I spent over two weeks in a mental institution in Indiana when I was 9 years old or so

For those of you who have been following the Wisconsin gubernatorial race extensively, you may have known about a TV ad which the campaign of Democratic candidate Mary Burke is either currently running or has run which features Erin Forrest, the chairwoman of the Jefferson County (WI) Democratic Party who entered into a deferred prosecution agreement and served probation in order to get domestic violence charges against her dropped.

Normally, I would write a blog post on The Prairie Badger, my blog about Wisconsin politics, and criticize Forrest for effectively blacklisting Scott Michalak, a unsuccessful Wisconsin State Assembly candidate in 2012, over some sort of domestic violence issue that Michalak had in which I’m not familiar with the details of, when Forrest had domestic violence issues of her own not long after the 2012 elections in Wisconsin.

However, I’m going to do something completely different instead.

I’m guessing that nobody who is reading this blog knows about this part of my past, but, when I was 9 years old or so, I spent a little over two weeks in a mental institution in Vigo County, Indiana. I spent a little over two weeks in a mental institution when I was an elementary school-age child because, when I was, if I recall correctly, a fourth-grade student at a public elementary school in Westville, Illinois, I frequently acted in a violent manner toward people around me. Because my behavioral issues were so severe, my parents sent me to Charter Behavioral Health (now known as Harsha Behavioral Center) near Terre Haute, Indiana.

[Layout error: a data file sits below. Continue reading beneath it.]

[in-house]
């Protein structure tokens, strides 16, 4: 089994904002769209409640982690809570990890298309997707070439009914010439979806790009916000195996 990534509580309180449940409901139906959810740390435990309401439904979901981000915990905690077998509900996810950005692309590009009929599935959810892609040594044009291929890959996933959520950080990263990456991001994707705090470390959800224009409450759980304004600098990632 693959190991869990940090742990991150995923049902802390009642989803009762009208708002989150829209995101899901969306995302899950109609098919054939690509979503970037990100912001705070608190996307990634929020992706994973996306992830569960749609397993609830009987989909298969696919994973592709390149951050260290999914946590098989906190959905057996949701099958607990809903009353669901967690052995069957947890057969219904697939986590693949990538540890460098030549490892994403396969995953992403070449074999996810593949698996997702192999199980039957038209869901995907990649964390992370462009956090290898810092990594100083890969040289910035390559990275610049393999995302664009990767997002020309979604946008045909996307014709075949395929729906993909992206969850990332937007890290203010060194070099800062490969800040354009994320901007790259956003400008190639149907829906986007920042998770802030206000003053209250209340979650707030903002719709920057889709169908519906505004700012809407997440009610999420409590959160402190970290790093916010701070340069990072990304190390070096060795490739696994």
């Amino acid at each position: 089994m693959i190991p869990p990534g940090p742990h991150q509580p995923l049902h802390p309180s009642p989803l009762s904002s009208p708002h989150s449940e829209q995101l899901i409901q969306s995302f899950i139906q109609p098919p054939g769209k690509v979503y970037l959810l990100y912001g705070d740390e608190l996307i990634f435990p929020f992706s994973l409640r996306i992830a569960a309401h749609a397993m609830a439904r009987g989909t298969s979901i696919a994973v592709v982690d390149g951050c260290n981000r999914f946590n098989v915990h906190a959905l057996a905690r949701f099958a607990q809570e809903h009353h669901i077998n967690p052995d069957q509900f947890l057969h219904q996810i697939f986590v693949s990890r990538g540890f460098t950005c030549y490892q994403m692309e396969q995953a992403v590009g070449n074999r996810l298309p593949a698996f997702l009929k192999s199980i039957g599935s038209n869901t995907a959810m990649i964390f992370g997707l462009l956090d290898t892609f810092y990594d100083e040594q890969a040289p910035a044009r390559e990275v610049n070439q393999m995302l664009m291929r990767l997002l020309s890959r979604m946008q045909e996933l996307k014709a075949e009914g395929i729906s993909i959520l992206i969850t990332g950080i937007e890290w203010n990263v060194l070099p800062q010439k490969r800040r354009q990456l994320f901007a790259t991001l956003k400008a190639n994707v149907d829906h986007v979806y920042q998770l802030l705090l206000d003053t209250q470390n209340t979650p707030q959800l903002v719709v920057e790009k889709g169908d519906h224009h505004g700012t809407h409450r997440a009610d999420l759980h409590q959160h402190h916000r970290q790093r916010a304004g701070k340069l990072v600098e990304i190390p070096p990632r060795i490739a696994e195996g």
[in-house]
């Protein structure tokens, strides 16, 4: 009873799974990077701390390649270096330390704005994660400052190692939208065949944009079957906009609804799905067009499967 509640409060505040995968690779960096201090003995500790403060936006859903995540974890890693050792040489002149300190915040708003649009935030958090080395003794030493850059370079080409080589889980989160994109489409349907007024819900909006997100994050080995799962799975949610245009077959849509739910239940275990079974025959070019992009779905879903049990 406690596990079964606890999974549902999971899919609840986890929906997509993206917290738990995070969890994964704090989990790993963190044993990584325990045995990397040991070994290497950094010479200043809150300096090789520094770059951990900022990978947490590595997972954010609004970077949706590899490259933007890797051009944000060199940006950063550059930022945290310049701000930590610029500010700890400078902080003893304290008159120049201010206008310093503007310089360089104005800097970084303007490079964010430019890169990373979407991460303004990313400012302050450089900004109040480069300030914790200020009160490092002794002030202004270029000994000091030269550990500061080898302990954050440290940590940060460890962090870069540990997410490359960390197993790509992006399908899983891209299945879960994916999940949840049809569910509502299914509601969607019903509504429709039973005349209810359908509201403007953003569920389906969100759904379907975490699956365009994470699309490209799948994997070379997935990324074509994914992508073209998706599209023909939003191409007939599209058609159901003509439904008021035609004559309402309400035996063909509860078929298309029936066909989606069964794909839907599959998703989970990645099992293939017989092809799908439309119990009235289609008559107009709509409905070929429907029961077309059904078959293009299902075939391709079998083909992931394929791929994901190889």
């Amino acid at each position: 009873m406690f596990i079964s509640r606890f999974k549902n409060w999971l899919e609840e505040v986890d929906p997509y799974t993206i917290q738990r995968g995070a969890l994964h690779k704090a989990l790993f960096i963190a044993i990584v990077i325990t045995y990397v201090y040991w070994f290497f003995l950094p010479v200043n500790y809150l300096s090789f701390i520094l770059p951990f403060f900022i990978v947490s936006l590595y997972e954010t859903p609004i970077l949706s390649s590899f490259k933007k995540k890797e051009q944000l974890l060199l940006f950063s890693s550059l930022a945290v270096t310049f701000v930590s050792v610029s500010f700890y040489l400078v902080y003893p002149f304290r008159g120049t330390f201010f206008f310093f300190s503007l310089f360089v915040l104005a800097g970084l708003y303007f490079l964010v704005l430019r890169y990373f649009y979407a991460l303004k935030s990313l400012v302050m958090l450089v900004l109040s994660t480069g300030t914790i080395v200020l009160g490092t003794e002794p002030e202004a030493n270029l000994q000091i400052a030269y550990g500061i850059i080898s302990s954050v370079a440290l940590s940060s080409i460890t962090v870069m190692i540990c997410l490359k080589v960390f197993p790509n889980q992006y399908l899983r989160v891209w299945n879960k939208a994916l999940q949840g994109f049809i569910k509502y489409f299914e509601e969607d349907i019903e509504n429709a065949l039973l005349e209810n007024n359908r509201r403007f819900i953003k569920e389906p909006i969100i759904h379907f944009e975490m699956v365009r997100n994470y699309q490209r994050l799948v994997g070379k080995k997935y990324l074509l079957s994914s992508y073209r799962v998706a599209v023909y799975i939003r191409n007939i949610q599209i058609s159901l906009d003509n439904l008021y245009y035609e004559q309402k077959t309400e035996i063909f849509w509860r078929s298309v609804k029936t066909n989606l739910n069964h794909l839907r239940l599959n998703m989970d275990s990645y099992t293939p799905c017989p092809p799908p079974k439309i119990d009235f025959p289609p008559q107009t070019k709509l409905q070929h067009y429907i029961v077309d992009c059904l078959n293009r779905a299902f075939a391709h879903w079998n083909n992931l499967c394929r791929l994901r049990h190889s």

I don’t credit spending two weeks in what could best be described as a minimum-security mental institution with improving my behavior, as my behavioral health slowly improved as I grew older to the point that my only behavioral health issues are ones usually associated with people who, like me, have Asperger’s syndrome, such as being obsessive about certain subjects that I’m interested in and having difficulty properly communicating with people. Additionally, I would never act in a violent manner toward anyone nowadays. However, the fact that I once spent time in a behavioral health institution is something that will haunt me for the rest of my life.

I cannot, in good conscience, write a blog post criticizing a political figure for hypocrisy when it would be hypocritical for me to do so. That’s why I felt the need to admit that I once spent time in a behavioral health institution when I was a child.

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